Location: Arthropod-borne Animal Diseases Research
Project Number: 3020-32000-018-016-S
Project Type: Non-Assistance Cooperative Agreement
Start Date: Jul 1, 2022
End Date: Jun 30, 2025
Objective 1: Determine effects of insecticide resistance on house fly behavior. Objective 2: Assess effects of insecticide resistance on house fly susceptibility to alternate control methods. Objective 3: Uncover molecular-genetic mechanisms of insecticide resistance and detoxification in house flies.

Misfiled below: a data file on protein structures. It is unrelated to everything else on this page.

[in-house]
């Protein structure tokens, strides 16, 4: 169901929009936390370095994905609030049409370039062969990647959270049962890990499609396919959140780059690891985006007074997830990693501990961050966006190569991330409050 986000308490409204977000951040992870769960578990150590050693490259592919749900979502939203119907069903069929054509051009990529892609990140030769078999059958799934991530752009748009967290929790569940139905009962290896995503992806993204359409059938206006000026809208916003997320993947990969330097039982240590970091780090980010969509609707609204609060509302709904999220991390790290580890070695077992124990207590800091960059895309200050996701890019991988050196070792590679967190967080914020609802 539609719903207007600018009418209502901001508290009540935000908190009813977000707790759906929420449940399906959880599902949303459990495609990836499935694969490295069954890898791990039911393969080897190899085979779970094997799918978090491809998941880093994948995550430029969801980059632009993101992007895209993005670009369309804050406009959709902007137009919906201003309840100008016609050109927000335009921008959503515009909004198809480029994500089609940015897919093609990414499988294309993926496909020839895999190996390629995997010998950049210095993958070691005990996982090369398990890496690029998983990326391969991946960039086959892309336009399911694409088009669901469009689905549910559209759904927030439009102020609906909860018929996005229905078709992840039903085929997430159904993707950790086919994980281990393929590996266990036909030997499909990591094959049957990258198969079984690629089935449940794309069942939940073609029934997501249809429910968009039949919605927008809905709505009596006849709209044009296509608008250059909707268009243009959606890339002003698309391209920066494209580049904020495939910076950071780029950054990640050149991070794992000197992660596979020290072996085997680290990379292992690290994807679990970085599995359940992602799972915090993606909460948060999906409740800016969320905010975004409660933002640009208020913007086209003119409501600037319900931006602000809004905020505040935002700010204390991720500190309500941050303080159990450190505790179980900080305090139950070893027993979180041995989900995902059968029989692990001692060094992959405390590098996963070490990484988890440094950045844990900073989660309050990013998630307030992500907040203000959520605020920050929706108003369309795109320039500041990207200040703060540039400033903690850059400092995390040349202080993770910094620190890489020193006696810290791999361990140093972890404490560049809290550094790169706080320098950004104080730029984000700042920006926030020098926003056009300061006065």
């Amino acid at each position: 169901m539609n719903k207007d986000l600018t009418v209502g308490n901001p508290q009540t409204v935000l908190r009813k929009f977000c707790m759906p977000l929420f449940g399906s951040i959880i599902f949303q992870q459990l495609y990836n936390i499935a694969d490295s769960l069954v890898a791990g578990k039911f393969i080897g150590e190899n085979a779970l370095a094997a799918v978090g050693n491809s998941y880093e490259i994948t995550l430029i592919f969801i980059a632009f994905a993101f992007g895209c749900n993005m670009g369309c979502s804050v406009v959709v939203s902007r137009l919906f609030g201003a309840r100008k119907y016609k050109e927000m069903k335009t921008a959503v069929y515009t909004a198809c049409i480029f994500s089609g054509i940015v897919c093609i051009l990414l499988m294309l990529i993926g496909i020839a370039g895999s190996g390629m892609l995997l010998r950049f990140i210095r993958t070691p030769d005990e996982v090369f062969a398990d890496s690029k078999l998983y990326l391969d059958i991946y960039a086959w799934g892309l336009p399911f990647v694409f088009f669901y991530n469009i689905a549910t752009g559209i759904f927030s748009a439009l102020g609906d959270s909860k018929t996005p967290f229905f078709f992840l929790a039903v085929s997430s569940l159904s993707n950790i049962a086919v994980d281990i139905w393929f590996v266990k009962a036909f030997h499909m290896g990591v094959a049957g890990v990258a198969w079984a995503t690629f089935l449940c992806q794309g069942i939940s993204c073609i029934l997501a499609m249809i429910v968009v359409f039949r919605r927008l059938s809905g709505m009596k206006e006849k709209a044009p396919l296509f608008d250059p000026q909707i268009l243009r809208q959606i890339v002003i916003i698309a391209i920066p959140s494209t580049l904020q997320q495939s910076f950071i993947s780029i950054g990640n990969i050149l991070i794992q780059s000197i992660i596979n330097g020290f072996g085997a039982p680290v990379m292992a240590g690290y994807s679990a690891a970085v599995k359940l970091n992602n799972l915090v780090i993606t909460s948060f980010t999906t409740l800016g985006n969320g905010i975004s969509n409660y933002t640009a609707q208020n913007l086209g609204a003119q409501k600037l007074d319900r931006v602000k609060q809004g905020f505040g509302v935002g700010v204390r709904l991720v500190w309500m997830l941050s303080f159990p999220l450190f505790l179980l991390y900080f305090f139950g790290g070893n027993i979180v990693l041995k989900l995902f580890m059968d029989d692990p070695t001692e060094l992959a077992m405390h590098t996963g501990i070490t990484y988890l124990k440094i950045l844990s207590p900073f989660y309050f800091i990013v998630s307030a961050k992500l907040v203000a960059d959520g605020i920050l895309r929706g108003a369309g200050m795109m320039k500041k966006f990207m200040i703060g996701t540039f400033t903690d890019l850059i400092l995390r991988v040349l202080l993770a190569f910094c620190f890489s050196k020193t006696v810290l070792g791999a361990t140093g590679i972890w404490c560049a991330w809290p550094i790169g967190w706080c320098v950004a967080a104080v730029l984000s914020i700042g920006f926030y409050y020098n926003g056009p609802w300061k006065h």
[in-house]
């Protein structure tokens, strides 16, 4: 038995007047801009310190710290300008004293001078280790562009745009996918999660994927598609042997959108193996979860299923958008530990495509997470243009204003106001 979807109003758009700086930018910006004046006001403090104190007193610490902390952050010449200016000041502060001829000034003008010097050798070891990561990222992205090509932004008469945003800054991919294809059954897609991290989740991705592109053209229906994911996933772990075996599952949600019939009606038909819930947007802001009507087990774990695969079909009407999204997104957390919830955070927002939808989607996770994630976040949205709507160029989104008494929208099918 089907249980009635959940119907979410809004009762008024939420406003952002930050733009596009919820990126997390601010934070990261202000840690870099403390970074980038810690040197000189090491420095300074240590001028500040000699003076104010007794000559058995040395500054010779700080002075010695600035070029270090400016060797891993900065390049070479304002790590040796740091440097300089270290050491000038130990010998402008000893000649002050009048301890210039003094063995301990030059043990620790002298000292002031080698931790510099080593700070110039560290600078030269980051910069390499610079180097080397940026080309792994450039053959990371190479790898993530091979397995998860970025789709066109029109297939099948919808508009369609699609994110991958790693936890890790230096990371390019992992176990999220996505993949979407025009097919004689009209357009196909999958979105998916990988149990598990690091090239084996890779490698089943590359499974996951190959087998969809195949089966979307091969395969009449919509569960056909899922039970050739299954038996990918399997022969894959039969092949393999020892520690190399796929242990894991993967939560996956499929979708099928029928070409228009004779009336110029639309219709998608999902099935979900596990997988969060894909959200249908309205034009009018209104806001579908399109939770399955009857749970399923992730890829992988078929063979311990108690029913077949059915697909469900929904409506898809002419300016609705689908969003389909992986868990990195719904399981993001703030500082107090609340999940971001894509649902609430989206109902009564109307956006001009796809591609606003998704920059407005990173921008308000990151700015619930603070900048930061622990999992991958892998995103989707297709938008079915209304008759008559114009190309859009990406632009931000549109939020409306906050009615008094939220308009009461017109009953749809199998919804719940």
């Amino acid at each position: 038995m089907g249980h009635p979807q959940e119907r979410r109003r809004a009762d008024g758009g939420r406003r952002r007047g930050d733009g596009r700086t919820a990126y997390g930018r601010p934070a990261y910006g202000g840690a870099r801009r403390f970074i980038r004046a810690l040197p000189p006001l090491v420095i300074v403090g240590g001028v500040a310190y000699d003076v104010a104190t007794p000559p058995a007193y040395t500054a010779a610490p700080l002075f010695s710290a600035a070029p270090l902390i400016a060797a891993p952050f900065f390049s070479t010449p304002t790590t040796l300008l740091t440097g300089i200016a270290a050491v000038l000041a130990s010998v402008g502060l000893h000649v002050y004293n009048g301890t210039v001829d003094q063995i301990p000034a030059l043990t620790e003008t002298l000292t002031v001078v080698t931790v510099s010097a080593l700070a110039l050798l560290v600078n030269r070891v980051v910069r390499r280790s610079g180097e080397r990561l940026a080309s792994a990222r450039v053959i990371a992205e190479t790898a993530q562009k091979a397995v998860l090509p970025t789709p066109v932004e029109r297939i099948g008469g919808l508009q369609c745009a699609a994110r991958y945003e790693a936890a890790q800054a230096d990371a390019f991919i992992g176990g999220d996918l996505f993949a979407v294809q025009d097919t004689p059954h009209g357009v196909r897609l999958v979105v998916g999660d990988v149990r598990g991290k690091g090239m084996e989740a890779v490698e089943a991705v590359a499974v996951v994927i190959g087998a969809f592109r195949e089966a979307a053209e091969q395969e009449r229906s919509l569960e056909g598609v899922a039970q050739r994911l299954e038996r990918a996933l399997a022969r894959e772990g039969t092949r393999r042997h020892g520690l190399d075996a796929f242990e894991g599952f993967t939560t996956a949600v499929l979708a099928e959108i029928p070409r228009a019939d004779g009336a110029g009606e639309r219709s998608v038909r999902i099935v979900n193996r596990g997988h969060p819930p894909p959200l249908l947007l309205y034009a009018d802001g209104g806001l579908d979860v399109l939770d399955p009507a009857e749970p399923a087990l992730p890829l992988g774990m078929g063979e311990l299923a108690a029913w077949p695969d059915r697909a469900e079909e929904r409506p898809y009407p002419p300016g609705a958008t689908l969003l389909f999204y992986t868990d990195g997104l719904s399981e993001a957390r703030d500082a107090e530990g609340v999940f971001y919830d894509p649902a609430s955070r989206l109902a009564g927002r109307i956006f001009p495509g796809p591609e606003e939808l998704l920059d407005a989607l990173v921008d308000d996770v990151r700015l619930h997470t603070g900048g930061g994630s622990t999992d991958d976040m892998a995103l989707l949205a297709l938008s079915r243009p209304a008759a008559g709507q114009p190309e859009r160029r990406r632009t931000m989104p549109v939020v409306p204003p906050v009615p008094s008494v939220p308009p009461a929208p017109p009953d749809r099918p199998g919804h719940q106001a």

House flies are one of the most climate- and niche-adaptable insects on earth, with global distribution across urban, suburban, agricultural, and sylvatic habitats. In these areas they acquire, harbor, and transmit numerous types of pathogens, especially bacteria, that threaten human and animal health. Wild populations of house flies have shown remarkable resistance to every class of insecticides currently formulated for their control. Resistance is mediated primarily by metabolic detoxification (e.g., enzymes) and through mutations at the target site of the chemical. There is convincing evidence that some of these resistance mechanisms have fitness costs that manifest as detrimental modifications to behavior and physiology, especially in ways that make dealing with environmental stressors more difficult. These fitness costs may be exploitable to increase control efficacy using approaches other than traditional chemicals. The approach of this project includes (1) conducting behavioral assays to determine the effects of existing insecticide resistance on house fly response to stimuli such as cold, heat, and other neurosensory mediated activities, (2) testing efficacy of alternate control mechanisms such as entomopathogens on insecticide-resistant flies via dose-response and susceptibility assays, (3) Exploring the underlying genotypes and molecular phenotypes of insecticide resistant house flies through short- and long-read gene sequencing and gene expression analyses (e.g. qRTPCR, comparative transcriptomics). ARS and the Cooperator maintain insecticide resistant and susceptible colonies of house flies and also have access to natural populations with varied levels of susceptibility to insecticide classes that will be used in the assays described above.